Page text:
Pride Debrief & Update

by | Mar 4, 2019 | 0 comments

Steve Starkey is cautiously optimistic for the future of Pride in Madison. OutReach LGBT Community Center’s executive director is honest about the stress and uncertainty that unfolded for the organization over the last year, though. After a handful of loud protests from community members over the participation of uniformed police officers in the Pride march, OutReach’s board voted to disinvite law enforcement—in their official capacity—from the event.

That drew a firestorm of criticism and lead to a series of contentious arguments and discussions, including at a public meeting organized by MPD Pride, the Madison Police Department’s LGBTQ affinity group.

It also lead to several large donors withdrawing their support from OutReach, leaving their financial security very much in doubt. Starkey says that some new donors have since come on board, too, though it doesn’t make up for what was lost. He emphasizes his gratitude for the endowment left to OutReach by the estate of William Wartmann, too, though notes that they won’t have access to any of that money for another year at least. After that, the million dollar fund will be controlled and meted out by the Madison Community Foundation.

After the dust settled from Pride and the controversy around police presence at the event, community conversations about the issue have been ongoing. The main protest contingent eventually formed into a group called the Community Pride Coalition, which has since held a series of informational and training sessions around white privilege, racism in queer communities, and police, at OutReach’s facilities.

Starkey says that other organizations have also reached out with an interest to help in future efforts to bring the community together around the issues, including First United Methodist Church, Eldonna Hazen at First Congregational Church, and the board of OPEN.

OPEN attempted to facilitate a meeting between the Community Pride Coalition and MPD Pride, but the coalition demurred. 

Meanwhile, the future of Pride is very much up in the air, as OutReach considers whether or not it can continue to carry the financial and logistical weight of organizing a parade. Instead, they’ve sought input on other ways to provide a more communal Pride event.

“People mentioned the old MAGIC picnics,” Starkey said. He emphasizes the opportunity such a picnic might provide for people to mingle and network, as opposed to parades, “where everyone shows up and marches with their group and then leaves.”

He admits that there would be plenty of people disappointed in the loss of a parade, including himself, but Starkey hopes to have OutReach still play a major role in organizing one kind of Pride activity or another. Mostly, he stresses his desire to see the debate strengthen the community instead of tearing it apart.

“I hope people don’t get so passionate about ‘police have to be in’ or ‘have to be out’ that it destroys the community.

“The silver lining of all of this,” Starkey went on, “is that it put the issue on more people’s radars than ever before. Folks who’ve felt left out and ignored are demanding to be noticed and to take part. I don’t necessarily agree with all the methods, but now everyone is talking about it. That sets up the real possibility of positive change.”  ­—Emily Mills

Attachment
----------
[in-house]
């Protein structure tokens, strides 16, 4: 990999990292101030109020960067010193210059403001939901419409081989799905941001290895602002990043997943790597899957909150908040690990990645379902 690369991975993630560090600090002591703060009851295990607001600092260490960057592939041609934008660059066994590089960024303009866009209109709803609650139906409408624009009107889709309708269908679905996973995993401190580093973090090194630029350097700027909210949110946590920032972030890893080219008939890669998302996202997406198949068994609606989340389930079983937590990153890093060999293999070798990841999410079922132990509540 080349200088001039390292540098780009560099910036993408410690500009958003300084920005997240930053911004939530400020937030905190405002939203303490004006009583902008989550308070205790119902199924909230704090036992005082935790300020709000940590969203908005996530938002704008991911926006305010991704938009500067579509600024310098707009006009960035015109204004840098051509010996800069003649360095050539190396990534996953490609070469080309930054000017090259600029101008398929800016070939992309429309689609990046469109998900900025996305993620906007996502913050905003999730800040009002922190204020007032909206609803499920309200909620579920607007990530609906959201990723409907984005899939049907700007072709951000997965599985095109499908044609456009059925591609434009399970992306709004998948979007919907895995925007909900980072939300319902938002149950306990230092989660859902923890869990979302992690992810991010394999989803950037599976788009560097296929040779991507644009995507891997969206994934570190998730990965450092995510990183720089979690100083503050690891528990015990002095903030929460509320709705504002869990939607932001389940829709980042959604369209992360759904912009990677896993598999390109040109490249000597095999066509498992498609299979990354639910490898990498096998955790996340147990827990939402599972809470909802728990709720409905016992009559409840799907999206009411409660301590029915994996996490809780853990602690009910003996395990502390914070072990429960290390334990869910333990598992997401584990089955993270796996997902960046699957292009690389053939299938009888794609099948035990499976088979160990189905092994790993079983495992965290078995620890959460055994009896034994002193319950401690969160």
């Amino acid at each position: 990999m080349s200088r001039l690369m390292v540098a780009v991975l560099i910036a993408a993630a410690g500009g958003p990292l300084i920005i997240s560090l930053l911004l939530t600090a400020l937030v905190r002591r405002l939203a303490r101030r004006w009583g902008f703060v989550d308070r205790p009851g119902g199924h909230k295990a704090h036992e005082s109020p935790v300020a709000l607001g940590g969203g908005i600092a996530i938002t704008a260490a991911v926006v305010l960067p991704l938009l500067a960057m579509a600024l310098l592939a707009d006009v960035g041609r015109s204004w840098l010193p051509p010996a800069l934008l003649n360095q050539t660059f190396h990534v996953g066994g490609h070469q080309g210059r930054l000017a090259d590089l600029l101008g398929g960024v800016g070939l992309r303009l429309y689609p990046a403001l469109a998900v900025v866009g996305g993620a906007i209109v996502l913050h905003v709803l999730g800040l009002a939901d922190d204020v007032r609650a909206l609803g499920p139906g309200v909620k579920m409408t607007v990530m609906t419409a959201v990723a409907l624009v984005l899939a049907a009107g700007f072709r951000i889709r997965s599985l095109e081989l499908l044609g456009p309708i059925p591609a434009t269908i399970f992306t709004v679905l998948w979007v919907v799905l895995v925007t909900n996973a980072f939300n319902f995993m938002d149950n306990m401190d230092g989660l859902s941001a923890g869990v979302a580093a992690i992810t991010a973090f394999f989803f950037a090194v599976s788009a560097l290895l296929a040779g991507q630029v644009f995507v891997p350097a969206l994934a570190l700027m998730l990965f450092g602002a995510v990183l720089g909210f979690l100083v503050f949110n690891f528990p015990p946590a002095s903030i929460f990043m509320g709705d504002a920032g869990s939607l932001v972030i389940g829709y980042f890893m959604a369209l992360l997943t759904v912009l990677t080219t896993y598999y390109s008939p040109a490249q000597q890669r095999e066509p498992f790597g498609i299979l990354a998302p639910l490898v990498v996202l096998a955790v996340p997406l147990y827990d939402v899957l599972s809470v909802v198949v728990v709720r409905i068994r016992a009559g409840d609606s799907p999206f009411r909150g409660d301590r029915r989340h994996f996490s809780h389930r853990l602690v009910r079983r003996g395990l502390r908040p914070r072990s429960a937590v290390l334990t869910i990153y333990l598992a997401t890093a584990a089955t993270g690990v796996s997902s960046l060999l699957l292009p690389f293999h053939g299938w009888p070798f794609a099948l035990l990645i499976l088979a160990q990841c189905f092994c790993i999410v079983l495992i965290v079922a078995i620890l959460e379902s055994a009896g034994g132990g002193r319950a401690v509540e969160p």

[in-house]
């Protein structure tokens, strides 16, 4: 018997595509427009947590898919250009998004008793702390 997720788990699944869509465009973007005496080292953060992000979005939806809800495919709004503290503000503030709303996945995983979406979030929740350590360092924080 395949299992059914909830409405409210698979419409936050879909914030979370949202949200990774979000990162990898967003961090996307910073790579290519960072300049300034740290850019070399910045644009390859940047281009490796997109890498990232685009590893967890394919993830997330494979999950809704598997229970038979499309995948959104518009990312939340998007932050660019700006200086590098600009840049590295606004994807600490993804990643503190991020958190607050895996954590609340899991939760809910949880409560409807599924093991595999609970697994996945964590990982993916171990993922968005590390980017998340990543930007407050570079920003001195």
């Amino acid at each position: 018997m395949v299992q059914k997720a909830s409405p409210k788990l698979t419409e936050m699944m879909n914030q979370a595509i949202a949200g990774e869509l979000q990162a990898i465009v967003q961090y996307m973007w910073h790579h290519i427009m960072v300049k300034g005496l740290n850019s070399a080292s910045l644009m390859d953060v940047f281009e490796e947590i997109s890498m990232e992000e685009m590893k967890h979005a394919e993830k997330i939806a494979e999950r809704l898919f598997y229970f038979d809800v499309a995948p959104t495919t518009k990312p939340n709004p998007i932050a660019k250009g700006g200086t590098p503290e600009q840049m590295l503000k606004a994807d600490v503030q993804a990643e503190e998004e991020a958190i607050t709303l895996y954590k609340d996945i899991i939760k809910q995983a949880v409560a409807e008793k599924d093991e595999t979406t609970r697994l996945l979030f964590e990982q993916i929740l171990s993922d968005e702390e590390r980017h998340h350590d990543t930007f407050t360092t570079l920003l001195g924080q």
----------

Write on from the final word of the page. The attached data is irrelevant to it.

Article Tags

National Women\'s Music Festival
Milwaukee Pridefest 2024

0 Comments

Submit a Comment

Your email address will not be published. Required fields are marked *

Milwaukee Pridefest 2024
National Women\'s Music Festival

Latest News

Love Strikes

Love Strikes

GSAFE youth Bri Hudson on coming to terms with being a lesbian and adjusting to a new school.

Are You a Friend of Sandy Brown?

Are You a Friend of Sandy Brown?

Army veteran Sandy Brown is a former Vice President of PFLAG’s National Board and a recipient of the PFLAG Starr Award as well as the Door County’s Ann Kok Social Justice Award.

Delta Means Change

Delta Means Change

Delta Beer Lab has done their best to take the high road, as economic pressures challenge business to find a new way,
by making changes that still serve their mission and values.

Growing, Together

Growing, Together

After 25 years together, Pam Mehnert and Lisa Malmarowski reflect on the decades of LGBTQ setbacks and progress they’ve expereinced in Wisconsin.

Hard Work

Hard Work

Crossroads Community Farm organic farmer Cassie Wyss talks about becoming a farmer and a member of the LGBTQ community later in life.

Madison Queer Bike Ride

Madison Queer Bike Ride

Organizer Zach Johnson shares about a meetup in Madison’s Law Park. The ride specifically welcomes all bodies, including new or infrequent bikers, on the second Wednesday of every month at 6:00 (weather permitting).

Queer Climbing Social

Queer Climbing Social

Co-chair Becca Ridge (she/her) and Co-host SJ Hemmerich (they/them) on a monthly meetup at Boulders Climbing Gym’s two locations in Madison.

Professor Profile: Finn Enke

Professor Profile: Finn Enke

UW-Madison professor and artist Finn Enke (he/they) talks about his upcoming memoir and graphic essay collection, prioritizing tenure over transition, and being the only openly trans faculty member in 2011.

Latest News

VIEW ALL LATEST NEWS

Quigley
DCHS Wildlife Center
MKE Pridefest 2024 - block

Events

SUBMIT AN EVENT

VIEW ALL EVENTS

Jobs

SUBMIT A JOB POSTING

VIEW ALL JOBS

Popular Tags

Pin It on Pinterest